On Pinecones, Profs and Block Parties

I’ve been spending the last few weeks playing catchup, trying to add updates to my Lake Erie Shoreline Project and connect with people I meet along the way. Ever since the summer and early fall, I have been traveling quite a bit, participating in weekend workshops and meeting with scientists, horticulturalists, farmers and naturalists.

case1It is exciting to talk with all of them as I continue to build upon my program. So far, it has expanded to include a number of youth and young adults. Over the summer, I led a small workshop at the Case Western Reserve Squire Valleevue Farm with biology professor Deborah Harris and two of her undergraduate students. A month later, I presented a workshop to participants of the Mayor Frank G. Jackson Summer Youth Employment Program, in partnership with Youth Opportunities Unlimited. We all met at Kentucky Garden and mixed up a huge batch of compost, then experimented with some other ideas. I posted a link to my latest photo gallery if you want to learn more.

From there, it was onto a party with Amy Moniot and members of the Lorain-Fulton-Bailey Block Club. Residents from Siam Avenue in Ohio City decided to throw a potluck between West 36th and West 38th, and this year they wanted to provide something fun and educational.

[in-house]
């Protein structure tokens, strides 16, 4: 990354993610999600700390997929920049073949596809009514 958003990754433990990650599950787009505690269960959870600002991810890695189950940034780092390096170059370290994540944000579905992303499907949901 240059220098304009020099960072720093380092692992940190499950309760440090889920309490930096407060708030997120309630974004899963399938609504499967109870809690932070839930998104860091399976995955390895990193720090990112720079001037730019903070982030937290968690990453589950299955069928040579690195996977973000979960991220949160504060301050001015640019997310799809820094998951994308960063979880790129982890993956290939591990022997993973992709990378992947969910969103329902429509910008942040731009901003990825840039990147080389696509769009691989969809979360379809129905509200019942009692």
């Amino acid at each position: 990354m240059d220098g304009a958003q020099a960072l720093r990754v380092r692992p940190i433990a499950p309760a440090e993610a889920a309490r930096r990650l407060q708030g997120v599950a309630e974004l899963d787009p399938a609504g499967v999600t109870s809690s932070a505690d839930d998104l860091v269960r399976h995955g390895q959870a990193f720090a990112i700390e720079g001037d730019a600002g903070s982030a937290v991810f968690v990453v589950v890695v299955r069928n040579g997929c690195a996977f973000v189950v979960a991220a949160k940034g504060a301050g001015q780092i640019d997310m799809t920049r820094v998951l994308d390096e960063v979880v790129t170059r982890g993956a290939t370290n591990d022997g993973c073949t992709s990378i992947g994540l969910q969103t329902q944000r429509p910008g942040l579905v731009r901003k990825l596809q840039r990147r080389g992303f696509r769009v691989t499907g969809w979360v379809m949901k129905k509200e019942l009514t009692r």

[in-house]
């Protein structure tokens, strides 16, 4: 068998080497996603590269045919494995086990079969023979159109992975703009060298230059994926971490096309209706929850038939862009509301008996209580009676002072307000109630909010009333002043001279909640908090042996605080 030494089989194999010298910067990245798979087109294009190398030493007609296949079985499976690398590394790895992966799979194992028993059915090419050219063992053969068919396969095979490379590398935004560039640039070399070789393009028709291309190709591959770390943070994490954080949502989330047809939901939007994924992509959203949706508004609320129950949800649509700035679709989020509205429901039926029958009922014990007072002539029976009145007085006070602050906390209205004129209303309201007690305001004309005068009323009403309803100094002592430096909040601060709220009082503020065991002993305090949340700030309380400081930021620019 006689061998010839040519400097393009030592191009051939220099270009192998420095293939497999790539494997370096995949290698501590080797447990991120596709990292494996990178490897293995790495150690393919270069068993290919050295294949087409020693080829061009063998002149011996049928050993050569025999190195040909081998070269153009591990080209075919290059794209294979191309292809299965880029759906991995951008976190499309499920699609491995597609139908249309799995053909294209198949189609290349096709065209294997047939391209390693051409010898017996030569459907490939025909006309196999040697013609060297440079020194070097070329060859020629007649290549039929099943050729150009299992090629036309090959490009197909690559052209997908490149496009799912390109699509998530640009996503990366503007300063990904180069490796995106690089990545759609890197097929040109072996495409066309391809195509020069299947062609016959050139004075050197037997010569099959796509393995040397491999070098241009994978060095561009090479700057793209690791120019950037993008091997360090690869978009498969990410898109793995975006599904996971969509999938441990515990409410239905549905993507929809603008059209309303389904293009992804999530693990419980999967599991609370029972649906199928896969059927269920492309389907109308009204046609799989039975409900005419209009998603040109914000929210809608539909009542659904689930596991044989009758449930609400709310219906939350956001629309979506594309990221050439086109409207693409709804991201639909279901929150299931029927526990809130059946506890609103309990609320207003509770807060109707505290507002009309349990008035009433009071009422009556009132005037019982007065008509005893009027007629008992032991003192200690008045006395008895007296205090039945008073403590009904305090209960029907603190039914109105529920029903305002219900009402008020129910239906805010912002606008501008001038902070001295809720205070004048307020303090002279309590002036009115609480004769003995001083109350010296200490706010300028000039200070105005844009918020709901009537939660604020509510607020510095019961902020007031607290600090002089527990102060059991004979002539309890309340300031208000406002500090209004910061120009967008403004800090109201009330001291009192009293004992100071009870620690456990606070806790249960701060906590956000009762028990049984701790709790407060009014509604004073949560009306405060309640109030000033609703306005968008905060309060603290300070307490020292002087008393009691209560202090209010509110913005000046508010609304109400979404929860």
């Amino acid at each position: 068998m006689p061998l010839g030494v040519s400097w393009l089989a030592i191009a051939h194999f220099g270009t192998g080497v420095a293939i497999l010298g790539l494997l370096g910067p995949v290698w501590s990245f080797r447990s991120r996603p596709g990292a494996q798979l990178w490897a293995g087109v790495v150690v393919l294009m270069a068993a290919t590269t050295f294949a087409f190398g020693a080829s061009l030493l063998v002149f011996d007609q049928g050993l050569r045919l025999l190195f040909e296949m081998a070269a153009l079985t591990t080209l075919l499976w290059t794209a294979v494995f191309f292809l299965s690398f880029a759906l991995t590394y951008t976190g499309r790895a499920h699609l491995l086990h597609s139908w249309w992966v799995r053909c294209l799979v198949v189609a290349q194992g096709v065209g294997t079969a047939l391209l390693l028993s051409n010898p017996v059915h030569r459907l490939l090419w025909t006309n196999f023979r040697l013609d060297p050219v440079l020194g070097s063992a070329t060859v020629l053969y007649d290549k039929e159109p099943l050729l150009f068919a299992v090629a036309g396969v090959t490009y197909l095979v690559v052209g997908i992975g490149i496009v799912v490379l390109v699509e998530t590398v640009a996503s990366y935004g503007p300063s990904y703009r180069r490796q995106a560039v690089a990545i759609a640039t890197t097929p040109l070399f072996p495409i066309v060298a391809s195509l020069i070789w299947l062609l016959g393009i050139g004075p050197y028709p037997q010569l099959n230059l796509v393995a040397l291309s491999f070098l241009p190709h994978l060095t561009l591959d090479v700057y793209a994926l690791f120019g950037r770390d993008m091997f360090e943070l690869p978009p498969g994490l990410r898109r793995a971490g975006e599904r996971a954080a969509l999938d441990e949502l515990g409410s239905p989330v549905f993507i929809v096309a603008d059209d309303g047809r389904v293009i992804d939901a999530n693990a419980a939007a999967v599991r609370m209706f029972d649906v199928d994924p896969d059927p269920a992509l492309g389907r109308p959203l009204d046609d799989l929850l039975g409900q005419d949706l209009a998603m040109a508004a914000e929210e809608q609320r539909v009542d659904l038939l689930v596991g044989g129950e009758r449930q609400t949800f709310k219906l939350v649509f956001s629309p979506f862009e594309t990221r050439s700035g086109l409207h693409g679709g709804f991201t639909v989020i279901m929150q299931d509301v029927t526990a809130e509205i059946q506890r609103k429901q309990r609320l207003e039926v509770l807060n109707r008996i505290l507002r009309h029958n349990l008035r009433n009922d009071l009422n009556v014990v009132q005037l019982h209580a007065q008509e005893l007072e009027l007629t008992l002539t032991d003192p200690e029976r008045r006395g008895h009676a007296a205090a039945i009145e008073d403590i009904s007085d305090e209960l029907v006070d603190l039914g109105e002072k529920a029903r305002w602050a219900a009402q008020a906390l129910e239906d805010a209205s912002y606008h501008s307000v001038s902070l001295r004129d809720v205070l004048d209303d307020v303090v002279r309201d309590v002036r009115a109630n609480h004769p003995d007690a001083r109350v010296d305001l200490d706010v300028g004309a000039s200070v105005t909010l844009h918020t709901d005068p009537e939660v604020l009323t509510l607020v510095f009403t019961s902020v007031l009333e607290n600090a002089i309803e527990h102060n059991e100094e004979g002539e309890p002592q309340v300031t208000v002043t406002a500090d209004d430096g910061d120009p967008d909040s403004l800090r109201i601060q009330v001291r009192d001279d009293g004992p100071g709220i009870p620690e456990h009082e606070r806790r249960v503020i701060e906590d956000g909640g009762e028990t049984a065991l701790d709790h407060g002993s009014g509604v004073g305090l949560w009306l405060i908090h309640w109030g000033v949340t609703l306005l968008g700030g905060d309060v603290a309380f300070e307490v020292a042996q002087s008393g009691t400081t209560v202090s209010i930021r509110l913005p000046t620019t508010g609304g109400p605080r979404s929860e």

The theme was “Everyone Brings Something to the Table.” I was joined by Denise DiSalvo, another volunteer who helps lead a variety of science projects at Near West Intergenerational School. Denise and her daughter showed everyone how to make peanut butter and seed pinecones for our birds and backyard squirrels. I also provided a quick science lesson on composting and the kids loved it — so much in fact, they were fighting over who got to mix the chicken poop and throw the sawdust into the compost bin.

These types of neighborhood events showcase the work of volunteers who want to engage kids and residents of our community. These kids couldn’t get enough of those pinecones and were excited to learn how compost and other things work.

Don’t think for a second that kids in the city don’t enjoy learning about science or math during their summer break or on the weekends, outside the classroom. Our experiments prove that they are willing to have fun while learning how to be better stewards of our environment. And you know what?

The peppers grown in zebra mussel shell compost even taste better!